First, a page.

Researchers from Skoltech, INRIA and the RIKEN Advanced Intelligence Project have considered several state-of-the-art machine learning algorithms for the challenging tasks of determining the mental workload and affective states of a human brain. Their software can help design smarter brain-computer interfaces for applications in medicine and beyond. The paper was published in the IEEE Systems, Man, and Cybernetics Magazine.
A brain-computer interface, or BCI, is a link between a human brain and a machine that can allow users to control various devices, such as robot arms or a wheelchair, by brain activity only (these are called active BCIs) or can monitor the mental state or emotions of a user and categorise them (these are passive BCIs). Brain signals in a BCI are usually measured by electroencephalography, a typically noninvasive method of recording the electrical activity of the brain.
But there is quite a long way from raw continuous EEG signals to digitally processed signals or patterns that would have the ability to correctly identify a user’s mental workload or affective states, something that passive BCIs need to be functional. Existing experiments have shown that the accuracy of these measurements, even for simple tasks of, say, discriminating low from high workload, is insufficient for reliable practical applications.
‘The low accuracy is due to the extremely high complexity of a human brain. The brain is like a huge orchestra with thousands of musical instruments from which we wish to extract specific sounds of each individual instrument using a limited number of microphones or other sensors,’ Andrzej Cichocki, professor at the Skoltech Center for Computational and Data-Intensive Science and Engineering (CDISE) and a co-author of the paper, notes.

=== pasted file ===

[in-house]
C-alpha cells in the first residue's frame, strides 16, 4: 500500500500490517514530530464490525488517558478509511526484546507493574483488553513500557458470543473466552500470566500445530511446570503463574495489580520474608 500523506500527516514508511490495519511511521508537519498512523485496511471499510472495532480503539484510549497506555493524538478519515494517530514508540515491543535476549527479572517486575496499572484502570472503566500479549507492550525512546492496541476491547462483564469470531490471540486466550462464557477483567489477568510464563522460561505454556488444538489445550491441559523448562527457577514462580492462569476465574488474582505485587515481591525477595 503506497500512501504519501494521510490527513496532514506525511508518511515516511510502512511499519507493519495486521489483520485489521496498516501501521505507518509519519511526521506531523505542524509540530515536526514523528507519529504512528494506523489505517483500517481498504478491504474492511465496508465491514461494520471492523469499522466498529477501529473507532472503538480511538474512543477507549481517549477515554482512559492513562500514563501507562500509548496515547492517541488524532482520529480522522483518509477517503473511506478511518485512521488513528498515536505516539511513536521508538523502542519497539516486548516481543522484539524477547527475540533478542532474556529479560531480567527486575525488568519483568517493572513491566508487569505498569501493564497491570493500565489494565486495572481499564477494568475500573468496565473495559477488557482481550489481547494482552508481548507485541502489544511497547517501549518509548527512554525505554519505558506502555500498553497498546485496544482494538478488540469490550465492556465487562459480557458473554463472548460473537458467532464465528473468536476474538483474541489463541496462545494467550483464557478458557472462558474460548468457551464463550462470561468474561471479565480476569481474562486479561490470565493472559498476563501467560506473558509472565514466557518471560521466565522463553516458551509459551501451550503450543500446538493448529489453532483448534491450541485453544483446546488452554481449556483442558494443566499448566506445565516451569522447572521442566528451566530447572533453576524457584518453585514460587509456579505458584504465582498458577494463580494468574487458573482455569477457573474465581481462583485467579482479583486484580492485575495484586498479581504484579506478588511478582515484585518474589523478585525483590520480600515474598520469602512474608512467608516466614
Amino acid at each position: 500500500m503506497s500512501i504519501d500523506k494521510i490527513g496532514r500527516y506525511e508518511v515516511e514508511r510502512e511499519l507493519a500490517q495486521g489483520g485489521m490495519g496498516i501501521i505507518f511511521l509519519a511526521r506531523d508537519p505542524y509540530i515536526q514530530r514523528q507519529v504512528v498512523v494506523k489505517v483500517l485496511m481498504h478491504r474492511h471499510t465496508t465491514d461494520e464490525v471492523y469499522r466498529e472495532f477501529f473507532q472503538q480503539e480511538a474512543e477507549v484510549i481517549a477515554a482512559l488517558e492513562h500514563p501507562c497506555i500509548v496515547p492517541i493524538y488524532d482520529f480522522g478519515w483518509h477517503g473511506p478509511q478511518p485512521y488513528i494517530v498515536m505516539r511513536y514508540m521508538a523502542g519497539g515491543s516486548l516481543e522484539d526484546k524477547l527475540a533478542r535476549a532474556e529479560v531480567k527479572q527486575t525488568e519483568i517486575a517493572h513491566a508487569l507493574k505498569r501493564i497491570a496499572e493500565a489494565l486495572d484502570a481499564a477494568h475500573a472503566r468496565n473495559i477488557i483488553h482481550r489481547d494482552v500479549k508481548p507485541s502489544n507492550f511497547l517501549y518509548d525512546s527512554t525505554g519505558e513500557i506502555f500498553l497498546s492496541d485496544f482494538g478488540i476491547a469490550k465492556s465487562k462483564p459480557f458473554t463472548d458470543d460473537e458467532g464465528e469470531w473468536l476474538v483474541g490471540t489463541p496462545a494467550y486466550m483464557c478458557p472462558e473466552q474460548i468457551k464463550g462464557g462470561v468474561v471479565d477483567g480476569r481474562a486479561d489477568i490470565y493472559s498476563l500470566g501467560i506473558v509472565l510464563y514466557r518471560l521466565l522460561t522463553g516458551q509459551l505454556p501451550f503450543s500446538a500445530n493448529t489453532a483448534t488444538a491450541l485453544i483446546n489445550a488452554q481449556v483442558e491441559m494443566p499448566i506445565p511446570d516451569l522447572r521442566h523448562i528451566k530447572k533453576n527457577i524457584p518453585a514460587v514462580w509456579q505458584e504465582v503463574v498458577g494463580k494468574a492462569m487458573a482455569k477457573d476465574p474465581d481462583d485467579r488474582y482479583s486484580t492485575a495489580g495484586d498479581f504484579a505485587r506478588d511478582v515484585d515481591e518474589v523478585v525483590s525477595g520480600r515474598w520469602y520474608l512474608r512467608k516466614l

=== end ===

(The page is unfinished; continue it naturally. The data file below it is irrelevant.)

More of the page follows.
Thus, more robust and accurate EEG classification and recognition of various brain patterns algorithms are badly needed. Cichocki and his colleagues looked at two groups of machine learning algorithms, Riemannian geometry-based classifiers (RGC) and convolutional neural networks (CNN), which have been doing quite well on the active side of BCIs. The researchers wondered whether these algorithms can work not just with so-called motor imaginary tasks, where a subject imagines some movements of limbs without any real movement, but for workload and affective states estimation.
They ran a competition of sorts among seven algorithms, two of which the scientists designed themselves by further improving well-performing Riemannian methods. The algorithms were tested in two studies, one with a typical arrangement for BCIs where algorithms were trained on data from a specific subject and later tested on that same subject, and one that was subject-independent -a much more challenging set-up since our brain waves could be quite different.
Real EEG data was taken from earlier experiments done by Fabien Lotte, a coauthor of the paper, and his colleagues, as well as from DEAP, an existing database for emotion analysis.
The scientists found, for instance, that an artificial deep neural network outperformed all its competitors quite significantly in the workload estimation task but did poorly in emotion classification. And the two modified Riemannian algorithms did quite well in both tasks. Overall, as the paper concludes, using passive BCIs for affective state classification is much harder than for workload estimation, and subject-independent calibration leads, at least for now, too much lower accuracies.
‘In the next steps, we plan to use more sophisticated artificial intelligence (AI) methods, especially deep learning, which allow us to detect very tiny changes in brain signals or brain patterns. Deep neural networks can be trained on the basis of a large set of data for many subjects in different scenarios and under different conditions. AI is a real revolution and is also potentially useful for BCI and recognition of human emotions,’ Cichocki said.
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